NEW YORK (FOX 5 NEWS) - Millions of people in the United States looked up at the sky on August 21, 2017, and witnessed a rare solar eclipse. But NASA staffers had some of the best seats in the so-called house.
NASA released several photos and a video of the International Space Station seen in silhouette as it transited in front of the sun during the eclipse.
Bill Ingalls of NASA captured the still images from Ross Lake in Northern Cascades National Park, Washington State.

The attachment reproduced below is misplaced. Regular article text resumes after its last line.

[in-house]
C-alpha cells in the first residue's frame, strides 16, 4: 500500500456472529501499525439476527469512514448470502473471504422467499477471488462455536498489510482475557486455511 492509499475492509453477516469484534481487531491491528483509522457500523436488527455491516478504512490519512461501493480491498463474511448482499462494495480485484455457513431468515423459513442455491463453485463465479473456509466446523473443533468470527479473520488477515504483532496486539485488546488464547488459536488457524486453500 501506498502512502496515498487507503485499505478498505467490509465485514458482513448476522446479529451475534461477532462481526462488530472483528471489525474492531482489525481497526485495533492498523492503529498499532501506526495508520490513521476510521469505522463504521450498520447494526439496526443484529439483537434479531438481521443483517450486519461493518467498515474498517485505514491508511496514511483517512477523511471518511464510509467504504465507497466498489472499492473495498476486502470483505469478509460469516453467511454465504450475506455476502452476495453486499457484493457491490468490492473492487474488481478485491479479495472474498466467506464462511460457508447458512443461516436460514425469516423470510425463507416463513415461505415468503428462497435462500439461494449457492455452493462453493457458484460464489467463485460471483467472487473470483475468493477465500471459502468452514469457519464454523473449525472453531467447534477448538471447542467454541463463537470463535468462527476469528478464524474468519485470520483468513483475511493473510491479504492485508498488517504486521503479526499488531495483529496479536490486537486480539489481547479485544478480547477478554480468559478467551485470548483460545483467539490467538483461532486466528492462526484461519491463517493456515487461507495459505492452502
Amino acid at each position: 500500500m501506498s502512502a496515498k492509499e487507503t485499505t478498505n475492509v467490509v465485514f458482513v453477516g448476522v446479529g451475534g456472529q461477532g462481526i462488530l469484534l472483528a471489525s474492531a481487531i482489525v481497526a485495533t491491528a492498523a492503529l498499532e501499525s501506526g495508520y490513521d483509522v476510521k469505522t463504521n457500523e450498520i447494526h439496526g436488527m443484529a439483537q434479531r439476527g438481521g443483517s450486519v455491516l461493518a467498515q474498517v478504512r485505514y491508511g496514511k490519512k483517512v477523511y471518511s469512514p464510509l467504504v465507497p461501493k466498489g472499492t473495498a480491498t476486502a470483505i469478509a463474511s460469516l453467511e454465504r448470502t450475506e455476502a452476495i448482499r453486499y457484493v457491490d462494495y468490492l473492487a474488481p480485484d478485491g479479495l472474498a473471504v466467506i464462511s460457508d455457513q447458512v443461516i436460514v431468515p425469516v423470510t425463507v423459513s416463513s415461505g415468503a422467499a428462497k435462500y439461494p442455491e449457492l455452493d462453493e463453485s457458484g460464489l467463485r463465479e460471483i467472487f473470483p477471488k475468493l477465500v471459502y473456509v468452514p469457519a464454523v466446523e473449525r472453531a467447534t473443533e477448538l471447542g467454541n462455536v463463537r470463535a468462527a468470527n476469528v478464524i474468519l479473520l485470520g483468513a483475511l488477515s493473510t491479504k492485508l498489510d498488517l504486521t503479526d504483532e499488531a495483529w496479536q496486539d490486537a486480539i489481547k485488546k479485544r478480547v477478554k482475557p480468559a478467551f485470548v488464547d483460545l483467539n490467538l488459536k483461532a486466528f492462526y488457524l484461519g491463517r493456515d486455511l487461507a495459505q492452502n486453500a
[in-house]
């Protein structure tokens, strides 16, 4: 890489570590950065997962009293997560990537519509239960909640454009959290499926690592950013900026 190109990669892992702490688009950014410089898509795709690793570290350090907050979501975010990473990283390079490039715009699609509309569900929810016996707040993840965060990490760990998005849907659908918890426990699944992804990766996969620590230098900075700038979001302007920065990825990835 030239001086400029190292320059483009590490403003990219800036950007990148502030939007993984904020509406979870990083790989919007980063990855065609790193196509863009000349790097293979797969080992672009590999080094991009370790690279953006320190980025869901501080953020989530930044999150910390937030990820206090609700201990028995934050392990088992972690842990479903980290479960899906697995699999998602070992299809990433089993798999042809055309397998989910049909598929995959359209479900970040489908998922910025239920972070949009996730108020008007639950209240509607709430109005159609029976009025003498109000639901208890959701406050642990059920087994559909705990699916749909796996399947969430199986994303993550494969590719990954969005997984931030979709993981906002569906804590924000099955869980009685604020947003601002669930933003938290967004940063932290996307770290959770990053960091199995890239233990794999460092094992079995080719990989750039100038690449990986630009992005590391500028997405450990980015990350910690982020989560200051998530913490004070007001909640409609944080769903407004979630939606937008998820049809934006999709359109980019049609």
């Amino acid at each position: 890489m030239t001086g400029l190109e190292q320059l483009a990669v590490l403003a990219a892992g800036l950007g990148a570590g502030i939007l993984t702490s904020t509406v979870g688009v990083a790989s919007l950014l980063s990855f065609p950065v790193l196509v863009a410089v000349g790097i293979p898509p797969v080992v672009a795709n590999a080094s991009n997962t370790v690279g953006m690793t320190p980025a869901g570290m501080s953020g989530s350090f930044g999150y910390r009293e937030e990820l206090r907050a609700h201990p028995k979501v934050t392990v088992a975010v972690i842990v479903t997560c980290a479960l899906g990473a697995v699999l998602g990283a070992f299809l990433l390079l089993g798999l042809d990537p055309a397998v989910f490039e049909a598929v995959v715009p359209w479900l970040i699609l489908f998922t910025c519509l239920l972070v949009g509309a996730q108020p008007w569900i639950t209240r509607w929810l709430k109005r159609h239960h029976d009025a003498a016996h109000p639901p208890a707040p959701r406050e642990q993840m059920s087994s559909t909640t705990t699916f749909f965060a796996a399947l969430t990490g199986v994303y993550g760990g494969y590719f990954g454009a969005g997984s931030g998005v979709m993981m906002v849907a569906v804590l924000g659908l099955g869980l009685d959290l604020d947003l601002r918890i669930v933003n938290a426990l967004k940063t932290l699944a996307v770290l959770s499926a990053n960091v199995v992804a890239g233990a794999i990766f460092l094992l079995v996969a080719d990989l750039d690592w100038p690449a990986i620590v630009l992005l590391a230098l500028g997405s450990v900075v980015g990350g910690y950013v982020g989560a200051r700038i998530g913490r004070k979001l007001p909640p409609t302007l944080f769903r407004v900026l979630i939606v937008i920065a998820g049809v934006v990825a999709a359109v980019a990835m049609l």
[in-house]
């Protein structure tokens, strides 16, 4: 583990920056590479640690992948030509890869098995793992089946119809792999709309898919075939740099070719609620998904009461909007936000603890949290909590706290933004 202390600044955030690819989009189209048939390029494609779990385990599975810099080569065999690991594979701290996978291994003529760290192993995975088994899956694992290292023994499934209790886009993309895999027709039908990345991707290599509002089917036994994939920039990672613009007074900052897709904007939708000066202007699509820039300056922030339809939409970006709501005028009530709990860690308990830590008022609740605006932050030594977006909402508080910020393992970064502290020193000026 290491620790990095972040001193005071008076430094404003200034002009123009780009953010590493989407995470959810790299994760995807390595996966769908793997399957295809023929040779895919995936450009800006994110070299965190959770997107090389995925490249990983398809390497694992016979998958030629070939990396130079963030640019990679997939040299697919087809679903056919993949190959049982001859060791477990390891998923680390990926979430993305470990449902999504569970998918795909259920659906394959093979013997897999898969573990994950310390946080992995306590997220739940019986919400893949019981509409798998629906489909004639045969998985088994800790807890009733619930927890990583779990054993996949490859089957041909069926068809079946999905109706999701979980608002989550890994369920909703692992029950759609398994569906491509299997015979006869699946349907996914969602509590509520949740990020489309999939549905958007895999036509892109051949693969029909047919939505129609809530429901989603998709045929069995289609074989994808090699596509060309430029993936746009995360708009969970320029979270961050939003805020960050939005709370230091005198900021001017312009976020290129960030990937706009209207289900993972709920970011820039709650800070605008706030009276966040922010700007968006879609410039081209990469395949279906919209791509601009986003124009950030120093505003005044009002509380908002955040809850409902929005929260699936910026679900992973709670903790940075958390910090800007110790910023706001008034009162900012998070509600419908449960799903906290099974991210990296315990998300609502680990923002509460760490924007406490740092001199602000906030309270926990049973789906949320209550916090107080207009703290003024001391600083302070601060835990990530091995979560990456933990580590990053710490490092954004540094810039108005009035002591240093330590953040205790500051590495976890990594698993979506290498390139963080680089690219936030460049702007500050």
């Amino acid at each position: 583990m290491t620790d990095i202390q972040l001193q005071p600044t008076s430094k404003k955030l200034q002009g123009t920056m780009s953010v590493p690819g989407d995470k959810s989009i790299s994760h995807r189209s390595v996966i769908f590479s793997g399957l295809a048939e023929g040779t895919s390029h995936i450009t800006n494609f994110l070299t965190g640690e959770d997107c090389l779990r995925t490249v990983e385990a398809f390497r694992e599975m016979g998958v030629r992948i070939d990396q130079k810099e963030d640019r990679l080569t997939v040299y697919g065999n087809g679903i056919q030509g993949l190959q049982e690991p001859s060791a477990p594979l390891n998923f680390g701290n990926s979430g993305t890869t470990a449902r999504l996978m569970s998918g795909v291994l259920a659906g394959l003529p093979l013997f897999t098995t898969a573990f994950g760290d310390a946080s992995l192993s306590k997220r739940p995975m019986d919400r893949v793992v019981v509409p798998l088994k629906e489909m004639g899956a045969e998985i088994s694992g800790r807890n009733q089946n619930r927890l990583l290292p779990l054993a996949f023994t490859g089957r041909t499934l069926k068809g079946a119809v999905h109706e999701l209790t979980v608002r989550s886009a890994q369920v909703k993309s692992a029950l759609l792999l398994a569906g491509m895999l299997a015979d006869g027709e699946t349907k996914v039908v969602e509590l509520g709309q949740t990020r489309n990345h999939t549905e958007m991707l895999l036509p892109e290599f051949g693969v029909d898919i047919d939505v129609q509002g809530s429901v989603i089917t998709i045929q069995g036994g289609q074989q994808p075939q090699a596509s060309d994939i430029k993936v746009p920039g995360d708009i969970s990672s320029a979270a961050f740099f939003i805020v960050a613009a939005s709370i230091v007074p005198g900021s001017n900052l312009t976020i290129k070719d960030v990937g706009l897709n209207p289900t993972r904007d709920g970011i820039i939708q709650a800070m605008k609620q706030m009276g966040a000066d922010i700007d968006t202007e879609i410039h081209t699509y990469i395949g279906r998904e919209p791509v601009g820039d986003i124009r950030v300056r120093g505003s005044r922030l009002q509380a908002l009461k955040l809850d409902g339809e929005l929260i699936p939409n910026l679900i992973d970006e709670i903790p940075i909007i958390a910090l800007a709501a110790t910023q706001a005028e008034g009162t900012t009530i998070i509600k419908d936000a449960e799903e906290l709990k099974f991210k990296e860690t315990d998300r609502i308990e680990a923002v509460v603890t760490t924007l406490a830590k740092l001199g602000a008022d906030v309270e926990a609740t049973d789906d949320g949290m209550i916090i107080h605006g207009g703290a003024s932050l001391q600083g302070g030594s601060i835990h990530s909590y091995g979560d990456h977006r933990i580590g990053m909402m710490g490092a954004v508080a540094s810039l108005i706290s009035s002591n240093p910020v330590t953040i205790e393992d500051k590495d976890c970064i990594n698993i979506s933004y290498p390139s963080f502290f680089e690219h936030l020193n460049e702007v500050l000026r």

Using a high-speed camera from a vantage point in near Banner, Wyoming, NASA's Joel Kowsky captured moving images of the ISS at 1,500 frames per second, the space agency said.
NASA said the space station was moving roughly five miles per second as it made its way across the sky with the sun and moon behind it.
Six people are on board the ISS right now: NASA astronauts Peggy Whitson, Jack Fischer, and Randy Bresnik; Russian cosmonauts Fyodor Yurchikhin and Sergey Ryazanskiy; and European Space Agency astronaut Paolo Nespoli.